Discovering God’s Will and Plan for my Life PART TWO
IT’S WORTH CONSIDERING
In Part One of this series, we saw the necessity to focus on the “who” instead of “what,” “where” or “why.” We were encouraged to see Christ as our life instead of just a component of it. We saw that if we would let Him, He would lead us to the future He has for us. In Part Two, we’ll take a major step toward understanding just what that future might be.
Let’s begin by taking a closer look at the major components of God’s will:
1. God’s providential will
2. God’s moral will
3. God’s will for us personally
The first represents what God has already determined that He is going to do. Nothing can prevent it from happening. The beautiful thing about this is that God has clearly spelled out what He’s up to. Every account reflects what is really important to Him. Unfortunately, when we’re reading our Bibles, we don’t automatically gravitate to expressions of God’s providential will. When we don’t see the immediate application to our lives, we keep reading until we come to something we can really use. Here are some examples of God’s providential (determined) will:
1. Every unconditional covenant He ever made. (He will keep His promises, no matter what. God’s covenants with Noah, Abraham, and David are part of God’s providential will.)
2. Biblical prophecy. If God’s Word says something will happen, it will happen, according to His providential will.)
The second component, God’s moral will, consists of the “thou shalts” and the “thou shalt nots.” He’s made these pretty clear, too. If we really want to know His will in this area, a little digging will provide an answer. The third is the one we’re most interested in-God’s will for us personally. Most of our questions fall in this area-What job should I pursue? What college should I attend? What church should I attend?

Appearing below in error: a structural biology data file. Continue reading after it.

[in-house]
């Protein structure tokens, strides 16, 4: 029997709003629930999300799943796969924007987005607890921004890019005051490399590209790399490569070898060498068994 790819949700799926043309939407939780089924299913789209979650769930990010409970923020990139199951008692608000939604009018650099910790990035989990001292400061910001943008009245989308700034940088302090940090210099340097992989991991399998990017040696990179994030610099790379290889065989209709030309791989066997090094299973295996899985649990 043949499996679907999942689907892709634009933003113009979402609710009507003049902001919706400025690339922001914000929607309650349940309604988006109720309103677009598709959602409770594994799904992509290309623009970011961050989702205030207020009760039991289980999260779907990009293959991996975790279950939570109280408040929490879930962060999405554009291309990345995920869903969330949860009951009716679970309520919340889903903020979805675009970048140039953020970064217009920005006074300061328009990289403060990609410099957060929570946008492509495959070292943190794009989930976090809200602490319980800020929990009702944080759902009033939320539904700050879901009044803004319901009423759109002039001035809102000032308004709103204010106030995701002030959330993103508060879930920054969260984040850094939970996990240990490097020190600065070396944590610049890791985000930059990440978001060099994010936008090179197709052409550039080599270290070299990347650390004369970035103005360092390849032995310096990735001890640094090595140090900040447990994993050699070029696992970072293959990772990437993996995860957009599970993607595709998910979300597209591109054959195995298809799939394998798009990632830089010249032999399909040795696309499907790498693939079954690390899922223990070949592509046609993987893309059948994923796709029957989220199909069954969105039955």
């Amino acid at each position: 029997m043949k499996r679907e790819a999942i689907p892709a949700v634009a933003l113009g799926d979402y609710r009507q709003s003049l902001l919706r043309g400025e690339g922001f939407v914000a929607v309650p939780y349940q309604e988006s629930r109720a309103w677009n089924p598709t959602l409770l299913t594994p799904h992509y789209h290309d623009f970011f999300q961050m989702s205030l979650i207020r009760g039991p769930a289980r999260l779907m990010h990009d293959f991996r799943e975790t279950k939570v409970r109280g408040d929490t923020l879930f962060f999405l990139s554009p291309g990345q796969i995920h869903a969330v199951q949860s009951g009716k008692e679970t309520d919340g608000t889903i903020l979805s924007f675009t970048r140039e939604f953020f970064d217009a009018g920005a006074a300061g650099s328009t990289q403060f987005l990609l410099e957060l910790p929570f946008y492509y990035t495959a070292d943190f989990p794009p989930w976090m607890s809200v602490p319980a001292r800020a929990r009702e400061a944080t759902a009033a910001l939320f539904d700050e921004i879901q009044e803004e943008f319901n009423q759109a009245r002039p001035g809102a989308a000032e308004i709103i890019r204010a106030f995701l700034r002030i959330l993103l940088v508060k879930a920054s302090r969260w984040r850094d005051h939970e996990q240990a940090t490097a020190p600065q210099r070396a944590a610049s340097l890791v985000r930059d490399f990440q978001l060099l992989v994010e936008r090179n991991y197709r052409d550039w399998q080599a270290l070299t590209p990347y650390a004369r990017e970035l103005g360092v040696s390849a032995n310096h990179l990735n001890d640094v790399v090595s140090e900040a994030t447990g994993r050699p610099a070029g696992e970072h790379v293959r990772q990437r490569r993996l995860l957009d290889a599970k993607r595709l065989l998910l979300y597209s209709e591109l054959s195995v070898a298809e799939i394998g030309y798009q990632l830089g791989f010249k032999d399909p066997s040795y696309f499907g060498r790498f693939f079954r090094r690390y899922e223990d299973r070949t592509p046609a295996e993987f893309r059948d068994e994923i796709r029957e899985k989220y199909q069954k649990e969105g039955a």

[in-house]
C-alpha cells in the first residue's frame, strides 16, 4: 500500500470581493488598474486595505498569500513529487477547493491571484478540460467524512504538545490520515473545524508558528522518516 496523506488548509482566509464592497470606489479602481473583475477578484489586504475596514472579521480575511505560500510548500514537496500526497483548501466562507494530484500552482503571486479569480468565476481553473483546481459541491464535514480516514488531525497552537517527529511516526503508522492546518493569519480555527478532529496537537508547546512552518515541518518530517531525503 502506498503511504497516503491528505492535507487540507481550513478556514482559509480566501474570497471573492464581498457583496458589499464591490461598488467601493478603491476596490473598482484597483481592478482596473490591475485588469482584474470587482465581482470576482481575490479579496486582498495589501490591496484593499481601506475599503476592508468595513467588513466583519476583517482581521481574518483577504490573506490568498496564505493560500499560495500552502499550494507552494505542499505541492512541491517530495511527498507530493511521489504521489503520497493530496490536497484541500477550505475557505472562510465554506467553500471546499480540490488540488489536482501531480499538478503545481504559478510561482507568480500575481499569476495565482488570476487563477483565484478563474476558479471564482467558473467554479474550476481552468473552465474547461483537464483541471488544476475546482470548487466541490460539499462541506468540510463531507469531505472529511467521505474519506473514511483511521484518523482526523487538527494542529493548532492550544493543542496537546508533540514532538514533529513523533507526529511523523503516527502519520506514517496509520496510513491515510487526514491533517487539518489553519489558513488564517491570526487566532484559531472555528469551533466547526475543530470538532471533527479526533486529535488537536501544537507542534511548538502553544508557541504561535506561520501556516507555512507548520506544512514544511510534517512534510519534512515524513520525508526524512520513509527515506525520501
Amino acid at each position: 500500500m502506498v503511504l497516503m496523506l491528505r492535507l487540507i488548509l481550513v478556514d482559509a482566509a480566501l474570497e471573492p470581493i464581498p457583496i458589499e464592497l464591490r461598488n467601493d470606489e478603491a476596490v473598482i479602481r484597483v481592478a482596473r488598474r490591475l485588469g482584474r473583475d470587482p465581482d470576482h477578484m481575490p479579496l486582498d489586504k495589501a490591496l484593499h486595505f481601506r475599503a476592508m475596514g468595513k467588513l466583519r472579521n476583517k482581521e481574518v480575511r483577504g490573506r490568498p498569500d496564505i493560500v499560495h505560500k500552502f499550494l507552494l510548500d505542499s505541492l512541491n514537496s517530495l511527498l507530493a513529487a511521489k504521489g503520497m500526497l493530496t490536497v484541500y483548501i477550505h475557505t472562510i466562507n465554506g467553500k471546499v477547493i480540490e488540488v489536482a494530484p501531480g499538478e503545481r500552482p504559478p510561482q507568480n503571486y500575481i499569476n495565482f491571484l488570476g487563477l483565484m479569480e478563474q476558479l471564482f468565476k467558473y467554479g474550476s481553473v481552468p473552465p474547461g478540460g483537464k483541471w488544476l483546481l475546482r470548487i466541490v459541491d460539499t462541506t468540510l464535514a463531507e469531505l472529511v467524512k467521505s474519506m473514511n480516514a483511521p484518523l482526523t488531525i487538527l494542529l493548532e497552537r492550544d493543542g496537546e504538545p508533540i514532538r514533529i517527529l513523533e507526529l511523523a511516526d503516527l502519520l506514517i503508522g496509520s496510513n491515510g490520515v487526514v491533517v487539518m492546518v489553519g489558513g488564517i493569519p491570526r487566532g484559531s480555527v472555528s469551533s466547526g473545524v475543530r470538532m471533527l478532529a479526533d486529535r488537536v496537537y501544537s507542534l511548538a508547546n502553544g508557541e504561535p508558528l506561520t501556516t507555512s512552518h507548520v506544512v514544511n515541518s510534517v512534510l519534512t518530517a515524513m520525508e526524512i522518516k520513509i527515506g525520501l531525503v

AS I SEE IT
Our tendency is to spend all our time dealing with component #3. We keep asking and asking, but God seems silent. I say “seems” because He has, in fact, already revealed everything we need to know to make the right decision. Our problem lies in our refusal to look to components 1 and 2. This is where our answer is usually to be found. No, it’s not going to be spelled out in black and white, but if we had a better understanding of God’s providential and moral will, our decision regarding our personal situation would become easier. This forces us to dig a little deeper into the spiritual ramifications of our decision. If we make our decisions based on God’s spiritual desires and moral limitations, God will take care of the things that most concern us but are really out of our control anyway.
So, how does this work? Suppose your decision involves a new job and possible relocation. Now consider what you know about God’s providential will. As I see it, God’s heart is especially devoted to the Church and Israel. He is going to be involved in using His children to make disciples and in growing His Church to maturity. Additionally, He is dedicated to the restoration of the land and people of Israel. I see these as the two great themes of the Bible. Perhaps something else rises to the top in your mind. Now, look for a connection between your decision and God’s providential will. Does your personal desire support or conflict with this in any way?
Next, see if there is anything in your decision that conflicts in any way with God’s moral will. Will a certain job limit your freedom to worship? Will you be forced to compromise a godly principle? Once again, focus on what’s important to God. Then you’ll be ready to make that decision. This will be a difficult exercise. Work through it with a friend or family member. If you do, God will make Matthew 6:33 come alive for you.
The bottom line: The clearer we are on 1 & 2, the easier it will be to discern God’s will for our personal lives.
ON THE LIGHTER SIDE
Why do we press harder on the buttons of a remote control when we know the batteries are dead?
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